Preconcert painting time with the pop star (and her mom).
ACCORDING TO OUR kindly painting instructor, Sabrina, Carly Rae Jepsen has chosen an unusual piece for us to replicate at our midafternoon BYOB paint-and-sip. We’re at the Painting Lounge on West 38th Street, hidden away on a second floor and highly airconditioned in the midst of a heat wave, listening to the Big Little Lies soundtrack, which was Sabrina’s choice, and trying to re-create Pablo Picasso’s 1932 portrait of a woman asleep and dreaming, Le Rêve, which was Jepsen’s. Sabrina has us working off stencils, so we don’t have to match the distorted outlines of Picasso’s woman on our own, but it’s still, in its relative way, ambitious. The Painting Lounge’s other templates tend toward the less pedigreed and more banal—sailboats and sunsets and city parks with bare trees—but Jepsen’s choice is arguably telling. She’s a pop star, yes, but she’ll work a little harder and wander in a direction you might not expect. Jepsen is surprised that people don’t choose this painting more often: “Who doesn’t want to pretend they’re Picasso for a second?”
Jepsen is stopping in for our painting class midway through the tour for her album Dedicated, which dropped in May. She’s playing the Hammerstein Ballroom that night—one of two shows she had in New York—which means we’re sipping Martinelli’s cider instead of wine, and she brings along an entourage that includes her glam squad, and her mother, Alexandra Lanzarotta, a jewelry designer who has flown in from British Columbia. (Jepsen, whose parents are divorced, checked in with her dad’s side of the family at a previous tour stop in Boston.) As it happens, Jepsen’s tour kicked off with a few shows in European cities, including Barcelona, where she went to the local Picasso museum. The visit made her think about how the artist was always on the way to becoming someone else. You walk into one room and you see him slowly invent and master a style; you walk into the next and he’s heading in another direction entirely. “And it wasn’t good yet!” Jepsen says. “It was inspiring for creativity in general.”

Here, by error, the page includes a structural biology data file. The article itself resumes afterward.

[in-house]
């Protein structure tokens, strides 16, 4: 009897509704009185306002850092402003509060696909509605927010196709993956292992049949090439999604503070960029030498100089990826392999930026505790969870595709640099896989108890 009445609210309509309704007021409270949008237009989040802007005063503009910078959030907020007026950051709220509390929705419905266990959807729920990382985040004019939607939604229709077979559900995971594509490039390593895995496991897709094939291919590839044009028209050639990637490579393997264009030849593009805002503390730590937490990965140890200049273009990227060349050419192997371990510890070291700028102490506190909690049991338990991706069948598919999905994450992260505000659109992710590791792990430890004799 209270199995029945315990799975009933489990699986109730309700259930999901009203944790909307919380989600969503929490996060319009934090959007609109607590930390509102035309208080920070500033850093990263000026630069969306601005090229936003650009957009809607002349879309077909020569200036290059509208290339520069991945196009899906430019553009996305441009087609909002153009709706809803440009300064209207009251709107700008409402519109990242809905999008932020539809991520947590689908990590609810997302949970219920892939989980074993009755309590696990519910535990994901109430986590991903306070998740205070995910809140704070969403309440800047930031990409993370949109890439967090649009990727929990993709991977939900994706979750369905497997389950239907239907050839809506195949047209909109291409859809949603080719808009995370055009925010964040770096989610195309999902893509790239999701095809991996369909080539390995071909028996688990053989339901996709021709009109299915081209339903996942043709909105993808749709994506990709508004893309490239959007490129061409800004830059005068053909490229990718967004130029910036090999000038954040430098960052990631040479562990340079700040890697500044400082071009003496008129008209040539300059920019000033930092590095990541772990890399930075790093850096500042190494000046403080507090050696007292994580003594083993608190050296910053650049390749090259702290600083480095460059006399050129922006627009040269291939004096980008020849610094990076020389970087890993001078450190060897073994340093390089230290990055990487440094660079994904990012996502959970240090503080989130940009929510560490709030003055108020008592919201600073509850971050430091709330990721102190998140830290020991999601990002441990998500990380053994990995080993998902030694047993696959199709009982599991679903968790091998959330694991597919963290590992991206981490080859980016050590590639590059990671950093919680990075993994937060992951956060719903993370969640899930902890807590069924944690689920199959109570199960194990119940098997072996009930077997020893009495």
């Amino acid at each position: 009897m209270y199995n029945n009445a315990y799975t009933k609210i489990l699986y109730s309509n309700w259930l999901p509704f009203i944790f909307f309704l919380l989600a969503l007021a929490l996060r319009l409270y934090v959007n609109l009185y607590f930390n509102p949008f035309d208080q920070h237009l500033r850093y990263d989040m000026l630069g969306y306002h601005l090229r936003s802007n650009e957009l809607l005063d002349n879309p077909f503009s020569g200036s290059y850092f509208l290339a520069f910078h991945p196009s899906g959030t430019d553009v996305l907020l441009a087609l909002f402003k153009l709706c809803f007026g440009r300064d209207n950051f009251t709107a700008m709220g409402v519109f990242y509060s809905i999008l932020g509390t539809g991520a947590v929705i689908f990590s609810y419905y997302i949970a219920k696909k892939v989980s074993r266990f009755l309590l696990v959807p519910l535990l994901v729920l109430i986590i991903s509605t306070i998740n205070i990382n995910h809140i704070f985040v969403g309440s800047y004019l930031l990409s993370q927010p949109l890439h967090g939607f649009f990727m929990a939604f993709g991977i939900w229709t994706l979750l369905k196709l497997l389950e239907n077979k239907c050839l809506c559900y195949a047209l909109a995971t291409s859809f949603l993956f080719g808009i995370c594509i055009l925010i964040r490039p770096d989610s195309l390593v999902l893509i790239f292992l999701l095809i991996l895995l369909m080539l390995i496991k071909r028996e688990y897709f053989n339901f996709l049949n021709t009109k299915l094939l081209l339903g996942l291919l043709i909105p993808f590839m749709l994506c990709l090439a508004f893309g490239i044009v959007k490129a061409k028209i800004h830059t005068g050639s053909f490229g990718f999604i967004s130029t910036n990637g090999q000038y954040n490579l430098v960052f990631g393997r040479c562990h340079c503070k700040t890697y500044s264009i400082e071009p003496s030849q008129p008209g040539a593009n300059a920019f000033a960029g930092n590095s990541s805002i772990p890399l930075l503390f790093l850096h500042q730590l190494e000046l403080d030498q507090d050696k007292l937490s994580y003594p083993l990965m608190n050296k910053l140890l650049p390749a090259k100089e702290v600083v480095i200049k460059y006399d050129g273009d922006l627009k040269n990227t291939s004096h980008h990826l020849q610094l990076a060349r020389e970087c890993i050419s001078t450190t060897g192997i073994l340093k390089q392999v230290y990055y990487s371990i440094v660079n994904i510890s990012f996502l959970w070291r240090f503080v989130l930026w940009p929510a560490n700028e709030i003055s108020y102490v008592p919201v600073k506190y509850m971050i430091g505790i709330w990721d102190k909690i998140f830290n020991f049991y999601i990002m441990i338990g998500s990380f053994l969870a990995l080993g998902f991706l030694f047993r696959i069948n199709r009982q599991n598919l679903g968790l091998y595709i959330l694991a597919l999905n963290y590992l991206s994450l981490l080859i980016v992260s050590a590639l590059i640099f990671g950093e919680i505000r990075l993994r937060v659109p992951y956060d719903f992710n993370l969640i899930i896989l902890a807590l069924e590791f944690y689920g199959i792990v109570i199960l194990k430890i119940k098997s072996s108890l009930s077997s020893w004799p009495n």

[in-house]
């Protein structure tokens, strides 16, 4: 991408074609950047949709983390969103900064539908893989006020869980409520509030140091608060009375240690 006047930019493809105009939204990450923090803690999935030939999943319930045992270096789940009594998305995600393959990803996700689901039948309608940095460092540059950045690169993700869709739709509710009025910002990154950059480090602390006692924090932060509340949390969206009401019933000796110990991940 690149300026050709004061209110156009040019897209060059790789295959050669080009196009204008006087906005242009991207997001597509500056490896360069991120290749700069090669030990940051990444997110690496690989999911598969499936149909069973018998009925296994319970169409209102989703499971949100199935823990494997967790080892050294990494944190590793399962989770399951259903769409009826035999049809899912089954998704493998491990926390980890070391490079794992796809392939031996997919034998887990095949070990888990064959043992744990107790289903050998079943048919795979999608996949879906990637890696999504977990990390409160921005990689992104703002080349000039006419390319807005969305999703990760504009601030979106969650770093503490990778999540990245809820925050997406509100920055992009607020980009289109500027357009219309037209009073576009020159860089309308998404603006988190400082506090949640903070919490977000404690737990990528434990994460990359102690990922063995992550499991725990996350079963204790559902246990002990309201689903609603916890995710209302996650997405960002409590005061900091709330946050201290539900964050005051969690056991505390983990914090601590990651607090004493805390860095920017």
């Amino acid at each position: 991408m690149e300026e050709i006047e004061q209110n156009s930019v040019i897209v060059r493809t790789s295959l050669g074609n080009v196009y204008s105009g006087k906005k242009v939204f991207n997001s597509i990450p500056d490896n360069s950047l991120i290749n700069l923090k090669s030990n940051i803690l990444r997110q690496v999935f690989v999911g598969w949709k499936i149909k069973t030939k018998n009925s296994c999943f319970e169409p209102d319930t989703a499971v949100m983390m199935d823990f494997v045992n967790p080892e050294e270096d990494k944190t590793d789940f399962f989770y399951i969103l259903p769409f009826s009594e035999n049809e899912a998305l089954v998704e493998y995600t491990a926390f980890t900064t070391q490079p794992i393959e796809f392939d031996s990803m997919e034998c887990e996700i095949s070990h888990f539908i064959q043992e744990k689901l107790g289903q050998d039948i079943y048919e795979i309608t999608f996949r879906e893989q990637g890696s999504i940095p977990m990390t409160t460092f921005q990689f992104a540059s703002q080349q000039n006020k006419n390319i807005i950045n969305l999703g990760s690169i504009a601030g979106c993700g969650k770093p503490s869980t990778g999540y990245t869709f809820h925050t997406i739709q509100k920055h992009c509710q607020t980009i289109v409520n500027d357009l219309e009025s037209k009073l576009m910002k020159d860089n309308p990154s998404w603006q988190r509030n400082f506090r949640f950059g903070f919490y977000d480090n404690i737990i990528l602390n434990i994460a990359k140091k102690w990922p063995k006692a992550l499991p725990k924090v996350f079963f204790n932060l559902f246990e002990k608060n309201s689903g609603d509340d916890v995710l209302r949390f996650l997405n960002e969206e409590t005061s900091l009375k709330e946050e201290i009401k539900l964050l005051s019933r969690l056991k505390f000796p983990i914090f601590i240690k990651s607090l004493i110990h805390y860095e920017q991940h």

If you were to build a Museum of Carly (and someone almost certainly will one day), “Call Me Maybe,” the cheeky pop single that launched her to stardom, would be in the place of Les Demoiselles d’Avignon. It’s the song that made her famous and wrote her checks; the one that became so unavoidably popular it’ll probably be used to establish that future period movies are set in 2012. Kiss, the album that followed “Call Me Maybe,” failed to connect, but her 2015 ’80sthrowback album, Emotion, did—which set fan expectations high for Dedicated, an effervescent yet deep pseudo-breakup album. Think of that as her blue period, with sparkles.
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August 5-18, 2019